News

27 Apr

NGOs and human rights defenders have until the end of May to submit cases of reprisals to the UN Secretary-General's report, covering the period June 2016 to May 2017.

19 Apr

In a positive development, the Economic and Social Council (ECOSOC) today passed a resolution to webcast open sessions of the NGO Committee, unopposed. This victory for civil society participation at the UN was offset however, by an ECOSOC decision to close the door on a handful of NGOs from Turkey, or until recently based there. ECOSOC’s failure to reject Committee recommendations in these cases - which flouted established procedures - may have been unlawful. 

18 Apr

The Economic and Social Council (ECOSOC) may act unlawfully if it accepts NGO Committee recommendations related to the accreditation of a group of Turkish NGOs and NGOs until recently based in Turkey. ECOSOC will consider these recommendations during its Coordination and Management Meeting on Wednesday morning, New York time.  

15 Apr

Webcasting the open sessions of the NGO Committee is on the agenda of the UN Economic and Social Council (ECOSOC) next week.  A draft resolution for webcasting was tabled on Thursday, in name of 32 States.  This step comes after many years of calls by States and civil society to make the process for getting accreditation to the UN more transparent and accessible to NGOs.  

12 Apr

Following a series of shocks to the constitutional order in Venezuela, CIVICUS and ISHR have urged the Venezuelan government to ensure that fundamental freedoms, including that of peaceful assembly, be guaranteed.  

 

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Attempt to stop debate on country situations rejected by UN committee

(New York) In an unprecedented step at a session of the UN General Assembly's Third Committee - which is tasked with considering social, humanitarian and cultural matters, Belarus introduced a no-action motion on an entire agenda item – relating to country situations on Iran, DPRK (North Korea), Syria and Crimea – in a move to stop discussion and action on these resolutions.  This attempt was roundly rejected and the Committee went on to adopt resolutions on all these country situations.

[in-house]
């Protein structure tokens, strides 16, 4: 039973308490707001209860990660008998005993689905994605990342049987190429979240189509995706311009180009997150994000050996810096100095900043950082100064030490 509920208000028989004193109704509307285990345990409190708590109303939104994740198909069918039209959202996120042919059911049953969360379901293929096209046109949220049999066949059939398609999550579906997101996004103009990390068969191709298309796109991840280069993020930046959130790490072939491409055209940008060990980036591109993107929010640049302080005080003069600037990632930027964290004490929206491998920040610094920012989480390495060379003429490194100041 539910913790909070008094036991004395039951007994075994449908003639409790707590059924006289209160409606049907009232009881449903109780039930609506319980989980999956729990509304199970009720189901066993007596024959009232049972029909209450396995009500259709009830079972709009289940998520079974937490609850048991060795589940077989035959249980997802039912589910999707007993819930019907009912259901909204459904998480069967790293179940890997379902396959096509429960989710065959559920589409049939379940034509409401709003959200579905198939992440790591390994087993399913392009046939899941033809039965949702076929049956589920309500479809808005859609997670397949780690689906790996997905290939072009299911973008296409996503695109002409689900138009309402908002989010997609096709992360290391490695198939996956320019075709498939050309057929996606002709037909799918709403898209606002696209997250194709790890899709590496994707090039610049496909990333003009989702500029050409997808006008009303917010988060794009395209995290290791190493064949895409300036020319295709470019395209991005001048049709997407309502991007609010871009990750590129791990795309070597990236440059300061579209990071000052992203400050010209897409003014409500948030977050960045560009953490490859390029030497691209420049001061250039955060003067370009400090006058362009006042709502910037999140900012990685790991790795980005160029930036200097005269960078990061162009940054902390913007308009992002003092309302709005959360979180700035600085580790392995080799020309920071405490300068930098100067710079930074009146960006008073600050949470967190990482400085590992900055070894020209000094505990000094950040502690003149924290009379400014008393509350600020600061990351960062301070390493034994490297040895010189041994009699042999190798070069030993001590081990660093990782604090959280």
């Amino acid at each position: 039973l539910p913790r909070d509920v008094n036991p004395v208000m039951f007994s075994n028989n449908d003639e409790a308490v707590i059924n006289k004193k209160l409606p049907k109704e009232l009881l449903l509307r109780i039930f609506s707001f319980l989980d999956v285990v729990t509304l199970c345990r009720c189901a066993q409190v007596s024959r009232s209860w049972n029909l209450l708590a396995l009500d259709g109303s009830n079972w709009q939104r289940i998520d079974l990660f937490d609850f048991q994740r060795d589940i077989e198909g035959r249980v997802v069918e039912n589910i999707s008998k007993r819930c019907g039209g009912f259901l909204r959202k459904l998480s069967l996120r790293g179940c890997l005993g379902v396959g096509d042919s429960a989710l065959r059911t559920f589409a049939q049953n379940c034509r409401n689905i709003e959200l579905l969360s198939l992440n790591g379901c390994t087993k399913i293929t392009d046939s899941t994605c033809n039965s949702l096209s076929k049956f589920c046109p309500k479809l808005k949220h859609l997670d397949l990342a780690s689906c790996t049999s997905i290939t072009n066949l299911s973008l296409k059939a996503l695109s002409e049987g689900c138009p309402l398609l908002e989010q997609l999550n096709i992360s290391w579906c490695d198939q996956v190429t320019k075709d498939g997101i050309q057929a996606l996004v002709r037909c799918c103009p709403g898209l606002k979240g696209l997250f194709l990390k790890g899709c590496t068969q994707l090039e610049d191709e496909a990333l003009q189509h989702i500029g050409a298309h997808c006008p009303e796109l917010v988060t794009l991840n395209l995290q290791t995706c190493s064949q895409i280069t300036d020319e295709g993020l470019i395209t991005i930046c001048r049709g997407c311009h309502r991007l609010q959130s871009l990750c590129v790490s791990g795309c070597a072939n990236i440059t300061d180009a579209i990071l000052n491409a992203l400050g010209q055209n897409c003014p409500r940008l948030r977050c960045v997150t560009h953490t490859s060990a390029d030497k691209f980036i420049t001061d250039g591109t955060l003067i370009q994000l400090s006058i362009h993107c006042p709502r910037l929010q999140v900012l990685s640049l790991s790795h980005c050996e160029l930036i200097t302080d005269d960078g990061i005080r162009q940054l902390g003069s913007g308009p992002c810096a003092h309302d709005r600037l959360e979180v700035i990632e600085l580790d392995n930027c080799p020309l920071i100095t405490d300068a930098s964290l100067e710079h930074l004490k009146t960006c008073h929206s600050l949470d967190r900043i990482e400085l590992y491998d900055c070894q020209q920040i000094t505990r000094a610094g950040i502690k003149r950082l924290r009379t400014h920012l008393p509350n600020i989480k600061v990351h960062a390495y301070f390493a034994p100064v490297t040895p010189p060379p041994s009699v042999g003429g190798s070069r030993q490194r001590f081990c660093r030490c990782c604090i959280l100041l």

‘The Third Committee has reasserted the value of debate on country situations by rejecting this no-action motion, and by adopting a new country resolution on the Autonomous Republic of Crimea and the city of Sevastopol,’ said ISHR’s Madeleine Sinclair. 

Introducing the no-action motion, Belarus argued that country resolutions were ‘an arbitrary instrument of coercion’ and a ‘haughty voice of reprimand and intimidation’.  Furthermore, country resolutions were useless if the country in question wasn’t on board. The Belarus Ambassador noted that either the world was in ‘utter denial’ of the counterproductivity of country resolutions, or simply didn’t care.  Other States supported Belarus noting that they were in favour of ‘cooperation and dialogue’ which they claimed only the Universal Periodic Review ensured.

These positions were strongly rejected by other States, including Saudi Arabia who noted that the no-action motion deprived Member States of the ‘important opportunity’ to decide the merits of an individual resolution.  To remove all four resolutions under discussion, which had collected over 160 sponsors, would be an ‘unconscionable decision’, the Ambassador noted.

Days earlier NGOs had expressed concern at the use of the no-action motion noting that, if successful, it would signal that the UN was not a place where freedom of expression is respected, nor open debate encouraged. 

With the no-action motion rejected (101 to 32, with 37 abstentions) the Third Committee considered country resolutions.  On the resolution on their own country Iran noted that ‘our imperfection is no greater than any other country’ and didn’t merit a country resolution.  Both Brazil and Mexico abstained noting that they felt that a focus on technical assistance in the resolution would have been more helpful.